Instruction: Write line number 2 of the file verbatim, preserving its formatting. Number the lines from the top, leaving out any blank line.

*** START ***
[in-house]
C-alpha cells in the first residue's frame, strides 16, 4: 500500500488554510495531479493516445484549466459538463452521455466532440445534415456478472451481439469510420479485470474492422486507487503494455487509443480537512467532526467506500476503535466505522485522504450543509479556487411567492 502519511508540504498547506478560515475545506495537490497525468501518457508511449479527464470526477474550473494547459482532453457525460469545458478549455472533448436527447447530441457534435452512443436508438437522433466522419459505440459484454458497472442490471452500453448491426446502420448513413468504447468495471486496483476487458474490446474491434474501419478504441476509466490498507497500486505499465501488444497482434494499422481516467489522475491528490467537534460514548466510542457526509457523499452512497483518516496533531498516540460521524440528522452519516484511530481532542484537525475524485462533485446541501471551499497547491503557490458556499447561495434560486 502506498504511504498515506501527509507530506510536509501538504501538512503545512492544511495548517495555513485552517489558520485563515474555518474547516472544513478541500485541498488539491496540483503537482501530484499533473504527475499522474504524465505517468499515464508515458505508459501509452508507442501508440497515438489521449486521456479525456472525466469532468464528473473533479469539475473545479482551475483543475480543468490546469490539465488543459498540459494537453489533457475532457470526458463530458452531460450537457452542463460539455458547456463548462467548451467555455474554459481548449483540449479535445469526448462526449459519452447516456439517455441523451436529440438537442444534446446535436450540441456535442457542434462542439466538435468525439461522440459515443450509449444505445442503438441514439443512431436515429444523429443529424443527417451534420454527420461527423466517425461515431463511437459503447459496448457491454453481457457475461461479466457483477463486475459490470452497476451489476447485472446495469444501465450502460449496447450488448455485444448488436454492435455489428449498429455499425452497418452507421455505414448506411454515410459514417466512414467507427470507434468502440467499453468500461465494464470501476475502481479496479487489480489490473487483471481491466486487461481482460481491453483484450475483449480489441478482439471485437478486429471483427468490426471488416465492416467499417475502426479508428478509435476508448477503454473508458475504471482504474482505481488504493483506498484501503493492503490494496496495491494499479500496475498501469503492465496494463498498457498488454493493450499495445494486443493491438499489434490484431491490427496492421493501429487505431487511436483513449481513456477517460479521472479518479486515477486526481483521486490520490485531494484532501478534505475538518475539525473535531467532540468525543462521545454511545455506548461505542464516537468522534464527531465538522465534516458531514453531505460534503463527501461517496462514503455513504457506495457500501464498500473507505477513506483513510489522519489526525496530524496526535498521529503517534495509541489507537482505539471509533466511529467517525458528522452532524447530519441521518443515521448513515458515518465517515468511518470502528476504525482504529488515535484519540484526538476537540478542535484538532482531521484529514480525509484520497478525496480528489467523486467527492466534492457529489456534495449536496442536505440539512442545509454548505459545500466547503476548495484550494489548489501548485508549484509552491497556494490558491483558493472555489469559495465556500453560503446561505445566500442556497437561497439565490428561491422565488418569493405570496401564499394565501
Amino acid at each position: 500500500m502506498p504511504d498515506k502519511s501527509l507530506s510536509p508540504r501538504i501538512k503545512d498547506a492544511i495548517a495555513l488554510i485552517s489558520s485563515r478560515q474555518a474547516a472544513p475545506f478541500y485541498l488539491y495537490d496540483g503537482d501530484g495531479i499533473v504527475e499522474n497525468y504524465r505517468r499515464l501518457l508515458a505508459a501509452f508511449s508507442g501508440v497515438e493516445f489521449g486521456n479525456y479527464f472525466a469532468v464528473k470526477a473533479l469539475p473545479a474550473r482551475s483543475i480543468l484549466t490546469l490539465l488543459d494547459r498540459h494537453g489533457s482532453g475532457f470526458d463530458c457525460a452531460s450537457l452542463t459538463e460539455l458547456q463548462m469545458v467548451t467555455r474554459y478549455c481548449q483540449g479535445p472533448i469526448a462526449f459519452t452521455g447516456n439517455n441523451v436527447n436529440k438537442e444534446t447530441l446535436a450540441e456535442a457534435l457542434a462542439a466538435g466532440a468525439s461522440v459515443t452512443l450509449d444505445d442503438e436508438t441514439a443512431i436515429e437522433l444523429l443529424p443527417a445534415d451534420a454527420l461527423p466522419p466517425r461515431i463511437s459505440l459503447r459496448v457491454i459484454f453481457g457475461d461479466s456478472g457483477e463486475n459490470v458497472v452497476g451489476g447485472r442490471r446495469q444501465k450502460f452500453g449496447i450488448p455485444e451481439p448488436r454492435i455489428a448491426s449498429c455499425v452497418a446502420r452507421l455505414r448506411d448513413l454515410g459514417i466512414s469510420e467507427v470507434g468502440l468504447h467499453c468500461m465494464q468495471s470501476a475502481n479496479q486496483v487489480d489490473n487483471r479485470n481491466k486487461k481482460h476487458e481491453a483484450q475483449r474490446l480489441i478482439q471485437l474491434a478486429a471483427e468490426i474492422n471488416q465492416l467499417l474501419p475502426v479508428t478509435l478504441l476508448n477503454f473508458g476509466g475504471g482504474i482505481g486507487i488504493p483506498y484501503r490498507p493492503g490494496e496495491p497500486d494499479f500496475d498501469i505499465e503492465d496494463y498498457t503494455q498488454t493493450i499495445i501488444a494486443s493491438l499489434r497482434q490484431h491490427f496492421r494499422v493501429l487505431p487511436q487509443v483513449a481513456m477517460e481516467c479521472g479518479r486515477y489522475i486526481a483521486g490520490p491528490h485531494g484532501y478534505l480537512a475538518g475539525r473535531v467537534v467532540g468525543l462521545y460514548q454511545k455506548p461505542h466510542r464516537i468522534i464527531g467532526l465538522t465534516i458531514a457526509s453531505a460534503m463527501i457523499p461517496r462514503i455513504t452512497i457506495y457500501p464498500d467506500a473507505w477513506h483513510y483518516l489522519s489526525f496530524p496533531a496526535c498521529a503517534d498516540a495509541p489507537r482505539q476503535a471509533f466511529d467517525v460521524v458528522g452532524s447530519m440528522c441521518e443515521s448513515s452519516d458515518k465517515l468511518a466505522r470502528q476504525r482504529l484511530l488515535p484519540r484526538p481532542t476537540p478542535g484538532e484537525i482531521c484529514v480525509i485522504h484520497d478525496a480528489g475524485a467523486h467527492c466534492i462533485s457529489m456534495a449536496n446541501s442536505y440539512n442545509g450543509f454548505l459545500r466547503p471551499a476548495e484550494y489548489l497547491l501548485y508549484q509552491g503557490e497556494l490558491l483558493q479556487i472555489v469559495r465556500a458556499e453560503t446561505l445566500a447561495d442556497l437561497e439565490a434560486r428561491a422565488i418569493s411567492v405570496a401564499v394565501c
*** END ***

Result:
C-alpha cells in the first residue's frame, strides 16, 4: 500500500488554510495531479493516445484549466459538463452521455466532440445534415456478472451481439469510420479485470474492422486507487503494455487509443480537512467532526467506500476503535466505522485522504450543509479556487411567492 502519511508540504498547506478560515475545506495537490497525468501518457508511449479527464470526477474550473494547459482532453457525460469545458478549455472533448436527447447530441457534435452512443436508438437522433466522419459505440459484454458497472442490471452500453448491426446502420448513413468504447468495471486496483476487458474490446474491434474501419478504441476509466490498507497500486505499465501488444497482434494499422481516467489522475491528490467537534460514548466510542457526509457523499452512497483518516496533531498516540460521524440528522452519516484511530481532542484537525475524485462533485446541501471551499497547491503557490458556499447561495434560486 502506498504511504498515506501527509507530506510536509501538504501538512503545512492544511495548517495555513485552517489558520485563515474555518474547516472544513478541500485541498488539491496540483503537482501530484499533473504527475499522474504524465505517468499515464508515458505508459501509452508507442501508440497515438489521449486521456479525456472525466469532468464528473473533479469539475473545479482551475483543475480543468490546469490539465488543459498540459494537453489533457475532457470526458463530458452531460450537457452542463460539455458547456463548462467548451467555455474554459481548449483540449479535445469526448462526449459519452447516456439517455441523451436529440438537442444534446446535436450540441456535442457542434462542439466538435468525439461522440459515443450509449444505445442503438441514439443512431436515429444523429443529424443527417451534420454527420461527423466517425461515431463511437459503447459496448457491454453481457457475461461479466457483477463486475459490470452497476451489476447485472446495469444501465450502460449496447450488448455485444448488436454492435455489428449498429455499425452497418452507421455505414448506411454515410459514417466512414467507427470507434468502440467499453468500461465494464470501476475502481479496479487489480489490473487483471481491466486487461481482460481491453483484450475483449480489441478482439471485437478486429471483427468490426471488416465492416467499417475502426479508428478509435476508448477503454473508458475504471482504474482505481488504493483506498484501503493492503490494496496495491494499479500496475498501469503492465496494463498498457498488454493493450499495445494486443493491438499489434490484431491490427496492421493501429487505431487511436483513449481513456477517460479521472479518479486515477486526481483521486490520490485531494484532501478534505475538518475539525473535531467532540468525543462521545454511545455506548461505542464516537468522534464527531465538522465534516458531514453531505460534503463527501461517496462514503455513504457506495457500501464498500473507505477513506483513510489522519489526525496530524496526535498521529503517534495509541489507537482505539471509533466511529467517525458528522452532524447530519441521518443515521448513515458515518465517515468511518470502528476504525482504529488515535484519540484526538476537540478542535484538532482531521484529514480525509484520497478525496480528489467523486467527492466534492457529489456534495449536496442536505440539512442545509454548505459545500466547503476548495484550494489548489501548485508549484509552491497556494490558491483558493472555489469559495465556500453560503446561505445566500442556497437561497439565490428561491422565488418569493405570496401564499394565501